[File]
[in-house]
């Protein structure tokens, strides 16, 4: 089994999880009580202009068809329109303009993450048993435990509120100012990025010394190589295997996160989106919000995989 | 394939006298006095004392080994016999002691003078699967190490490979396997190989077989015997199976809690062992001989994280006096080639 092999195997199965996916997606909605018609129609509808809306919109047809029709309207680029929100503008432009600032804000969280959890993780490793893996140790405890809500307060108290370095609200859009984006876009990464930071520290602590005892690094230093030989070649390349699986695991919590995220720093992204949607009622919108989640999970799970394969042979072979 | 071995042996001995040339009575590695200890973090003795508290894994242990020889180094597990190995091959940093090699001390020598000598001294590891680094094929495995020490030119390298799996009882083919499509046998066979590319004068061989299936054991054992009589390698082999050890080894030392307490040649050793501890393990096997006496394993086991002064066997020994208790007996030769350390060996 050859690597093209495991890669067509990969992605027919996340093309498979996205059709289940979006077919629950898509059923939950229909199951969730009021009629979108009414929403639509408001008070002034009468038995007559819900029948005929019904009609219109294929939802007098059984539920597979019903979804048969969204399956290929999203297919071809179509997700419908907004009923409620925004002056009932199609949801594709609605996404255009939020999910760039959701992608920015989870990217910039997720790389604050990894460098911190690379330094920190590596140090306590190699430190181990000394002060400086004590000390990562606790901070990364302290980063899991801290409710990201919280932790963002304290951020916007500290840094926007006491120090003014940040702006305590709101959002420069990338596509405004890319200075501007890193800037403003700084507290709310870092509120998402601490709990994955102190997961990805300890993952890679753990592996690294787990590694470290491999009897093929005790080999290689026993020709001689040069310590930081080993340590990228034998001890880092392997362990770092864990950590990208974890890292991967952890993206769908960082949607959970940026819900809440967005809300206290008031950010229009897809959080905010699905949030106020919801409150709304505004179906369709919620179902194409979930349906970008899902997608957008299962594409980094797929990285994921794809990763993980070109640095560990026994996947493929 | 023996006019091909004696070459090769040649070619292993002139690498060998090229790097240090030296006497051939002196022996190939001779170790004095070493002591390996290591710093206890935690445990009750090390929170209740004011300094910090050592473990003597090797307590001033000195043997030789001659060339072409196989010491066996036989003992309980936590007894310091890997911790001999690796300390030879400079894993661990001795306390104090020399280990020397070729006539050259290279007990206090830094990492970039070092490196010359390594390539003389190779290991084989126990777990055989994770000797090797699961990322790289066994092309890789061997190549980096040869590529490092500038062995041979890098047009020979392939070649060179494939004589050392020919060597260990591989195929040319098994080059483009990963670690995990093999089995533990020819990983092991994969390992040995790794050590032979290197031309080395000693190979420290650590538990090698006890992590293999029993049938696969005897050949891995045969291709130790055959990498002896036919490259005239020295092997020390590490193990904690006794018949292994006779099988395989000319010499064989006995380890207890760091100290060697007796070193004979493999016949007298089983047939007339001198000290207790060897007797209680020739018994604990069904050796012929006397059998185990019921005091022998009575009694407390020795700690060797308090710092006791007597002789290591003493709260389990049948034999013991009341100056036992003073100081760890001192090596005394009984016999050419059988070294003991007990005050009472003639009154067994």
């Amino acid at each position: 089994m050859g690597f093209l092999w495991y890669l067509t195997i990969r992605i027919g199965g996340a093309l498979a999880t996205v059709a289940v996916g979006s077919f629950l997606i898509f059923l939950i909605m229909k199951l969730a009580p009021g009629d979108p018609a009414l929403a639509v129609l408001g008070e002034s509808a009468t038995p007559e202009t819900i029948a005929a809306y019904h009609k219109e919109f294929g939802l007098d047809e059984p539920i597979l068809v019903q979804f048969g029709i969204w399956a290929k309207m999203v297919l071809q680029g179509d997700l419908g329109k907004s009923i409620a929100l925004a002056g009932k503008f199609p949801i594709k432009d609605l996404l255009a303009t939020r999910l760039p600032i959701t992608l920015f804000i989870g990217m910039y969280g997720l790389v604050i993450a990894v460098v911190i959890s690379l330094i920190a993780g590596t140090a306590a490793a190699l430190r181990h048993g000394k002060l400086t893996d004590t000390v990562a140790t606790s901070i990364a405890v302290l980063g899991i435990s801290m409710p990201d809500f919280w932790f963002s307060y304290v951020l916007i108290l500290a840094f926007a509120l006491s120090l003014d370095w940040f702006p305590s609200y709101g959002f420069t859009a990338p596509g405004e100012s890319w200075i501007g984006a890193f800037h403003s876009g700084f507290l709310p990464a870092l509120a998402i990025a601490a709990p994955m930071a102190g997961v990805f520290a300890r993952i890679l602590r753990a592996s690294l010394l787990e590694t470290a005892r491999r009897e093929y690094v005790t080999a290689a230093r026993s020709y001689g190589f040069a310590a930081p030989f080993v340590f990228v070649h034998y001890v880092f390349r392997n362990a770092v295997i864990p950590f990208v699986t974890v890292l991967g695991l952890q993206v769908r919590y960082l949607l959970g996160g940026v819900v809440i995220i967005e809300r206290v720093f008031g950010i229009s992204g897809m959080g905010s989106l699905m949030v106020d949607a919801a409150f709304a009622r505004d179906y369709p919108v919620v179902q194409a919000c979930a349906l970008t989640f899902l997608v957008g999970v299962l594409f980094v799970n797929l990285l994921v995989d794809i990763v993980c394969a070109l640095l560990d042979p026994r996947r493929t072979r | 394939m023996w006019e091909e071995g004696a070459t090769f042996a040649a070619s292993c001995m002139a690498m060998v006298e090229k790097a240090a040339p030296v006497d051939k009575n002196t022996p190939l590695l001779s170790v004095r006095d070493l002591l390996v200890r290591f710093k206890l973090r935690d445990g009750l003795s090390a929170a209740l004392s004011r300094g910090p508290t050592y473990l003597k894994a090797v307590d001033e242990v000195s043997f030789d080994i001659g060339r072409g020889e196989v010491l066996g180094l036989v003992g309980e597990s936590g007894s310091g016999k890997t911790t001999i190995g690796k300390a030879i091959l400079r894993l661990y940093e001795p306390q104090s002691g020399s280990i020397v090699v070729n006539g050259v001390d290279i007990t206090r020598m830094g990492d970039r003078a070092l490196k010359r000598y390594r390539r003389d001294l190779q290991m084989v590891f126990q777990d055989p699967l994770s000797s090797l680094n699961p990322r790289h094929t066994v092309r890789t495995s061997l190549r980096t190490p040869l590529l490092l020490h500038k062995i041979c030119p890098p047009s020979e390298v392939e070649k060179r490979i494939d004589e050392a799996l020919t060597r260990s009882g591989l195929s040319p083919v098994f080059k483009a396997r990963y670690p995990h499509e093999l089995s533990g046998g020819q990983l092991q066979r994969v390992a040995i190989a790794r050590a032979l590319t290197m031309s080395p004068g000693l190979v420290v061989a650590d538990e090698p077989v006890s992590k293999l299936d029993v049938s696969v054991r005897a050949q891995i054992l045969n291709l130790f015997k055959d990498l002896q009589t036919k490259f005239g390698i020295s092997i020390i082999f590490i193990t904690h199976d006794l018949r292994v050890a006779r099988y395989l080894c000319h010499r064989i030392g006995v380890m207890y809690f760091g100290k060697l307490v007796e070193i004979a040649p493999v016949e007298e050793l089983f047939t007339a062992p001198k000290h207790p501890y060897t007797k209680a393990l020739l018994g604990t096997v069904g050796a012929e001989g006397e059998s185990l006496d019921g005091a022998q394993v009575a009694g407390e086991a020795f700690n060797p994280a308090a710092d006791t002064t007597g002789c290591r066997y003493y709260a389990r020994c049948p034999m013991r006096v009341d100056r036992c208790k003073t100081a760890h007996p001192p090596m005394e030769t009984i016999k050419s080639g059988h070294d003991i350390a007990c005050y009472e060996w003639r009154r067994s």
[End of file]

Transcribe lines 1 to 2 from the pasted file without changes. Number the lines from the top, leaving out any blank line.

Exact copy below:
[in-house]
């Protein structure tokens, strides 16, 4: 089994999880009580202009068809329109303009993450048993435990509120100012990025010394190589295997996160989106919000995989 | 394939006298006095004392080994016999002691003078699967190490490979396997190989077989015997199976809690062992001989994280006096080639 092999195997199965996916997606909605018609129609509808809306919109047809029709309207680029929100503008432009600032804000969280959890993780490793893996140790405890809500307060108290370095609200859009984006876009990464930071520290602590005892690094230093030989070649390349699986695991919590995220720093992204949607009622919108989640999970799970394969042979072979 | 071995042996001995040339009575590695200890973090003795508290894994242990020889180094597990190995091959940093090699001390020598000598001294590891680094094929495995020490030119390298799996009882083919499509046998066979590319004068061989299936054991054992009589390698082999050890080894030392307490040649050793501890393990096997006496394993086991002064066997020994208790007996030769350390060996 050859690597093209495991890669067509990969992605027919996340093309498979996205059709289940979006077919629950898509059923939950229909199951969730009021009629979108009414929403639509408001008070002034009468038995007559819900029948005929019904009609219109294929939802007098059984539920597979019903979804048969969204399956290929999203297919071809179509997700419908907004009923409620925004002056009932199609949801594709609605996404255009939020999910760039959701992608920015989870990217910039997720790389604050990894460098911190690379330094920190590596140090306590190699430190181990000394002060400086004590000390990562606790901070990364302290980063899991801290409710990201919280932790963002304290951020916007500290840094926007006491120090003014940040702006305590709101959002420069990338596509405004890319200075501007890193800037403003700084507290709310870092509120998402601490709990994955102190997961990805300890993952890679753990592996690294787990590694470290491999009897093929005790080999290689026993020709001689040069310590930081080993340590990228034998001890880092392997362990770092864990950590990208974890890292991967952890993206769908960082949607959970940026819900809440967005809300206290008031950010229009897809959080905010699905949030106020919801409150709304505004179906369709919620179902194409979930349906970008899902997608957008299962594409980094797929990285994921794809990763993980070109640095560990026994996947493929 | 023996006019091909004696070459090769040649070619292993002139690498060998090229790097240090030296006497051939002196022996190939001779170790004095070493002591390996290591710093206890935690445990009750090390929170209740004011300094910090050592473990003597090797307590001033000195043997030789001659060339072409196989010491066996036989003992309980936590007894310091890997911790001999690796300390030879400079894993661990001795306390104090020399280990020397070729006539050259290279007990206090830094990492970039070092490196010359390594390539003389190779290991084989126990777990055989994770000797090797699961990322790289066994092309890789061997190549980096040869590529490092500038062995041979890098047009020979392939070649060179494939004589050392020919060597260990591989195929040319098994080059483009990963670690995990093999089995533990020819990983092991994969390992040995790794050590032979290197031309080395000693190979420290650590538990090698006890992590293999029993049938696969005897050949891995045969291709130790055959990498002896036919490259005239020295092997020390590490193990904690006794018949292994006779099988395989000319010499064989006995380890207890760091100290060697007796070193004979493999016949007298089983047939007339001198000290207790060897007797209680020739018994604990069904050796012929006397059998185990019921005091022998009575009694407390020795700690060797308090710092006791007597002789290591003493709260389990049948034999013991009341100056036992003073100081760890001192090596005394009984016999050419059988070294003991007990005050009472003639009154067994």